Coin Nature - Green space
How to get to Aula verde:
Trip time: 5 minutes
Leave your car at the field parking lot at the sports field and walk down the road alongside the football pitch, towards the tennis court. In front of the low reinforced cement building where you can see the Gran Fontana spring, continue to your right for a few minutes to the entrance to R.A.N.A (Rispetto Ambiente Naturale Antey), meaning “frog”, the acronym the children at the Antey-Saint-André school have adopted for their Coin-nature.
What is an “aula verde” (green classroom)?
It’s an open space, measuring a few hundred square metres, that hosts a wetland area (the habitat with the highest levels of biodiversity), either an existing one or one specially created.
The area, complete with panels that identify and provide explanations about the plant and animal life, is open to young students, offering them the chance to learn to take care of a natural, vulnerable microcosm present in their own local area, through interactive environmental education lessons aimed at teaching them about the plants and animals characteristic of marshy areas.
Here, children can discover “magical” plants and animals capable of surprising changes and transformations (such as the shift from water to land), or which turn the food chain on its head (with carnivorous plants that eat animals). This provides them with new stimuli and the chance to discover rare, mysterious living creatures.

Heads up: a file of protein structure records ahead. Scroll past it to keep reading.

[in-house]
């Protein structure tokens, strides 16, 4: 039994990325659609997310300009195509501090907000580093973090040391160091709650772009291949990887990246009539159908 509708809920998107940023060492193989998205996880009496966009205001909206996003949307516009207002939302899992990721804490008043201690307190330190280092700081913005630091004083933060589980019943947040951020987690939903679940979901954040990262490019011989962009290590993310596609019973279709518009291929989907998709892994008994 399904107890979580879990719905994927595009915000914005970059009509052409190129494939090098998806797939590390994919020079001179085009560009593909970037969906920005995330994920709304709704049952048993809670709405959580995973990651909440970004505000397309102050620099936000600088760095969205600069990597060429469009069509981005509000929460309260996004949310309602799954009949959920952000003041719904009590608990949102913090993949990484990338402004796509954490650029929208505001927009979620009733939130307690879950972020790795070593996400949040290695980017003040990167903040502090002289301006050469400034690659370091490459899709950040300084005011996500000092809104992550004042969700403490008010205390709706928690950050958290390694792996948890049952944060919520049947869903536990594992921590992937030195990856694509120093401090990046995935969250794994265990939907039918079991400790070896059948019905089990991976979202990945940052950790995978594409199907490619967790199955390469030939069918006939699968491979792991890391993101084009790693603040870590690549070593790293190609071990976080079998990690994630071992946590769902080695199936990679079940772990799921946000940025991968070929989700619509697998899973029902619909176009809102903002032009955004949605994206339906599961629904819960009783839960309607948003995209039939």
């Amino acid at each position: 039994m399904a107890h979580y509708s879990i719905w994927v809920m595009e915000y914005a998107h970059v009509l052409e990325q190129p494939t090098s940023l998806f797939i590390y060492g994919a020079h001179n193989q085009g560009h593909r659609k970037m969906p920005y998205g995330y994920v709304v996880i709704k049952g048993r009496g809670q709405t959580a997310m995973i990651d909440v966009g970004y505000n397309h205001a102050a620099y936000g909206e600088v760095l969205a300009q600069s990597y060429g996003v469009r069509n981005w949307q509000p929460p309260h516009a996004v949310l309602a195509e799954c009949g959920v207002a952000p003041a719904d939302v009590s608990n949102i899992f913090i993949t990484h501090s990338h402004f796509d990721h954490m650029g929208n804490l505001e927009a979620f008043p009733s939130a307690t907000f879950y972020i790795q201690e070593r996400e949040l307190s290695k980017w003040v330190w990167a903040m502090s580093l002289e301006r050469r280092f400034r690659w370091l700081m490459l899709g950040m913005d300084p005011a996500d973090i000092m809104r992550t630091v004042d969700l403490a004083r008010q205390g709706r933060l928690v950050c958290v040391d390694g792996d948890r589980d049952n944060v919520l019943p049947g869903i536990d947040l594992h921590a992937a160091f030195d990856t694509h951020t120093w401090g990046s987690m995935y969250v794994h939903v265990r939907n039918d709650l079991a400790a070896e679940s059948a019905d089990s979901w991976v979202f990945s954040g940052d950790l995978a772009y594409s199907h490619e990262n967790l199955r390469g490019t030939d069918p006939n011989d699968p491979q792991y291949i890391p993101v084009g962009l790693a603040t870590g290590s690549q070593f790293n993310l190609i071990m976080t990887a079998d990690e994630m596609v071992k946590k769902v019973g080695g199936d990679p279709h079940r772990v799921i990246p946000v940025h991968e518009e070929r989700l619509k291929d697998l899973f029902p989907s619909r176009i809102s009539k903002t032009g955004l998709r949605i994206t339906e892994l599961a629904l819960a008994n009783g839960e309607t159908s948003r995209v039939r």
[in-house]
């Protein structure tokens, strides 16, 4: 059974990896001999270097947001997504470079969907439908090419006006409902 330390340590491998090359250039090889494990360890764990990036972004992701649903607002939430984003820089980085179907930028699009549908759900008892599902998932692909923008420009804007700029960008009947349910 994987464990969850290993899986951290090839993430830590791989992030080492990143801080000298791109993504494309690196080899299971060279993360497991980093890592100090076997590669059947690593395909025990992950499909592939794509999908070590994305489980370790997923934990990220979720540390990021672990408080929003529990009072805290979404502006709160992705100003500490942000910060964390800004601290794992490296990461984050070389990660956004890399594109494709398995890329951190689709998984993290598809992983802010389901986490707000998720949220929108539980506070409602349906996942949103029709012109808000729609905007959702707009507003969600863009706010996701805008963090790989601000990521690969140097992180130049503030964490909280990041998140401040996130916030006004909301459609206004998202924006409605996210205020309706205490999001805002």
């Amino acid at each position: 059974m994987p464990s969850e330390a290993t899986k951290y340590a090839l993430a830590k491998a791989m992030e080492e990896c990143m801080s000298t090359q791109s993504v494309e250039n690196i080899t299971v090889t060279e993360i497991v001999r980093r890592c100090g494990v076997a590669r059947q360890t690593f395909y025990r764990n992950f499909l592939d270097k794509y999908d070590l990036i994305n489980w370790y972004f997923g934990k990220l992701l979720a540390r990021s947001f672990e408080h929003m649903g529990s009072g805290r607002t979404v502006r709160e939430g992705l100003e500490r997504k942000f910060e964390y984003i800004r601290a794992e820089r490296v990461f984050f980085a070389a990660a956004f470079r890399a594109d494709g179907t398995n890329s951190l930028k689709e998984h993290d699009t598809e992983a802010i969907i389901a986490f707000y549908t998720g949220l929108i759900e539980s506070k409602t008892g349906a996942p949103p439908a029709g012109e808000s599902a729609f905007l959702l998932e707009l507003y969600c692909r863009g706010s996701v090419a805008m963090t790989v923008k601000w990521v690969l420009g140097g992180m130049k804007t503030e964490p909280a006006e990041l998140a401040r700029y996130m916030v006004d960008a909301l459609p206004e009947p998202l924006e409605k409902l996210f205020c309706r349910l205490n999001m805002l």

Filey di Antey-Saint-André was identified as the ideal location for a wetland area to be used by schools for study and research purposes.
A small watercourse, the Fontana Grossa brook, runs through the area, the natural and morphological elements of which remain practically intact. While setting up the space, aquatic plants, such as the thread-leaved water crowfoot, shining pondweed and yarrow were transplanted, later adding bushes and other plants suitable to renaturalise the large “cliff” that is a distinctive feature of a part of the Aula Verde area.
In 2004, the visitor route was completed with the installation of explanatory and photographic panels, and the “Coin Nature” was finally ready to welcome the users it was mainly intended for: children
Coin Nature allows visitors to observe the water spider that scientists call Gerris Lacustris, a small insect that runs on the water thanks to the microscopic waterproof hairs that cover its legs and stomach. They can also follow the evolution of tadpoles, baby frogs, who live initially underwater, breathing through gills like fish and, after metamorphosis, breath with the lungs their gills have turned into.
With plenty of patience and a little luck, you may also see rarer and shyer animals like the salamander or water snake.
Enjoy your visit!
Fax:+39 0166. 548554